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"So, How Much Will Sellers Usually Take Off of the Price?"

The question above is one that I have heard dozens of times over the years.  Some home buyers hear about the deal that their friend or relative got when they bought a home, and they're curious to see if this is the norm.

In a nutshell, there is no standard formula for real estate prices.  Just as there is no "national" real estate market (markets are local), there is no set percentage that can be negotiated off of a listing price. 

My answer to the question in the title is as follows:

"I wish I could tell you that you can get 3% off, or 5%, or any specific amount, but this is something that has to be evaluated on a case-by-case basis once you find some places that interest you.  We'll have to see how long it's been on the market, whether or not and when they reduced it, stuff like that. 

A home that needs some work might be easier to negotiate than one that's in perfect condition, or a place that's vacant might mean they're making two payments already. 

Truthfully, I can give you a better answer once you've found a place that you want to pursue."

A little long-winded?  Perhaps, but it's also the best answer that I can offer.

If you are a home buyer reading this post, I hope this comes in handy.  If you're an agent, feel free to steal this answer for your own purposes.  :-)

I'm not typically one to advocate memorizing scripts for various situations, since it's more natural to put things in your own words, but if you're new to the business, this gives you an outline to start from. 

Thanks for reading!

 

Photo credit: http://www.flickr.com/photos/drachmann/327122302/

 

 

If you're looking for a home in the Austin area, you can also visit my primary website at www.austintexashomes.com.  Thanks!

Comment balloon 71 commentsJason Crouch • June 12 2010 04:54PM

Comments

There is no set formula as to what a seller will take off the price-all transactions and sellers are different it depends on their situation.

Posted by Pat Champion, Call the "CHAMPION" for all your real estate needs (Coldwell Banker Camelot Realty) over 8 years ago

Crouch - Not a bad script and I would appreciate that advice as a buyer.  Case by case ... makes sense to me.

Posted by Jason Sardi, Your Agent for Life (Auto & Home & Life Insurance throughout North Carolina) over 8 years ago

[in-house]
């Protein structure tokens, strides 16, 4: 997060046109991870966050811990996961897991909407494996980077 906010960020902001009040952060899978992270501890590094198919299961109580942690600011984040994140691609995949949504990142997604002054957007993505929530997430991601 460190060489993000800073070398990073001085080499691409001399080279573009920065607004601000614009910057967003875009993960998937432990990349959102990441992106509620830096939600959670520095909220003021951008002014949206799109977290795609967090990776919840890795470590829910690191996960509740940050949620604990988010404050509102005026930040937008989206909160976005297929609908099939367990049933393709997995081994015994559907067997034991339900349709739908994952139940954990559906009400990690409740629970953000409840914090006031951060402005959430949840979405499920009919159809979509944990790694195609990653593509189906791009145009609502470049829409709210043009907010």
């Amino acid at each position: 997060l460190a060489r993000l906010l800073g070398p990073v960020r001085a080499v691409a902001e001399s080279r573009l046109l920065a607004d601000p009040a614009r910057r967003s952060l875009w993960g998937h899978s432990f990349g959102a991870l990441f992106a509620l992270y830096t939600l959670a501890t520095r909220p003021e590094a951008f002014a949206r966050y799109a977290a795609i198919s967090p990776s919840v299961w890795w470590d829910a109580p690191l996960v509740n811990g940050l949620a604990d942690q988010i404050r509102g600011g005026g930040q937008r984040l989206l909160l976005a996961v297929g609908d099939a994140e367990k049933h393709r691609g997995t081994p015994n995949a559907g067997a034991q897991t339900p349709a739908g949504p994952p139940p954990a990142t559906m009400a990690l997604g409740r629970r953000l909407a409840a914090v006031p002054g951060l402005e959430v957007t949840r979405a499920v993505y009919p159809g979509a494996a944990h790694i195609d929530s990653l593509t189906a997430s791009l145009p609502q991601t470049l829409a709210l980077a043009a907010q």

Jason - I wish I had a dime for every time I was asked that question.  It's becoming a standard practice lately with the large inventory of short sales and bank owned properties.

Posted by Donna Bigda, Greater New Haven CT Real Estate (RE/MAX Alliance) over 8 years ago

Every case is different. I had a buyer think that because she watched HGTV and they said so, she could start at 10% off the price and work from there. I told her that in the REAL world and in our area, that would not work and only tick off the sellers. She thought she was right...and she lost the house because the sellers outright rejected her offer. I told her to please listen to me and not the TV.

Diane Casale

Posted by Diane Casale, REALTOR®, ABR®, CNAS®, SNP, Selling North Alabama (Coldwell Banker First, Huntsville, AL) over 8 years ago

Really good script, and the truth.  I sometimes tell them the market average - but averages just do not answer for particular cases.

Also - some homes are just priced to sell, while others are priced for wishful thinking.

 

Posted by Jeanne Dufort, Madison and Lake Oconee GA (Coldwell Banker Lake Country) over 8 years ago

Good afternoon Jason,

What you have come up with is the truth! Every home on the market has their own story and needs to be looked at case by case..Good script!!

Posted by Dorie Dillard CRS GRI ABR, Serving Buyers & Sellers in NW Austin Real Estate (Coldwell Banker United Realtors® ~ 512.750.6899) over 8 years ago

Jason, working as a buyers agent it is our duty to pass on what we know if that will help with educating our client.  However, many times as you know, we don't and can't get the full scoop to recommend an offer.  There is no rule of thumb when we list a property that we are going to puff it X% to allow for a X% offer.  This is going to be more relative to your particular market and be more specific then generalized.  Wouldn't you like to have a buck for everytime you get this questions?  Best wishes on passing along your expertise.

Posted by Don Spera, Serving York and Adams County, PA (CR Property Group, LLC) over 8 years ago

Jason, it all depends on the the needs wants and personal situation.  Mortgage amount can makea  different also

Posted by William Feela, Realtor, Whispering Pines Realty 651-674-5999 No. (WHISPERING PINES REALTY) over 8 years ago

There are many different seller personalities out there, but I have yet to meet a seller who wants to give their property away.

Posted by xxxx xxxx (xxxx) over 8 years ago

Jason, I hang on your every word on technology stuff, so maybe I can make a small contribution to your script. Frankly, the "% off" has nothing to do with condition or time on market, and speculating otherwise could be misleading. A property only has value relative to the other properties available at that moment. Ability to appraise must also be one of the top considerations in deciding to buy a property. I believe an agent should never speculate on a seller's financial situation (eg vacant = 2 payments = better deal). If you are representing the buyer, your goal is presumably the best possible choice at that moment.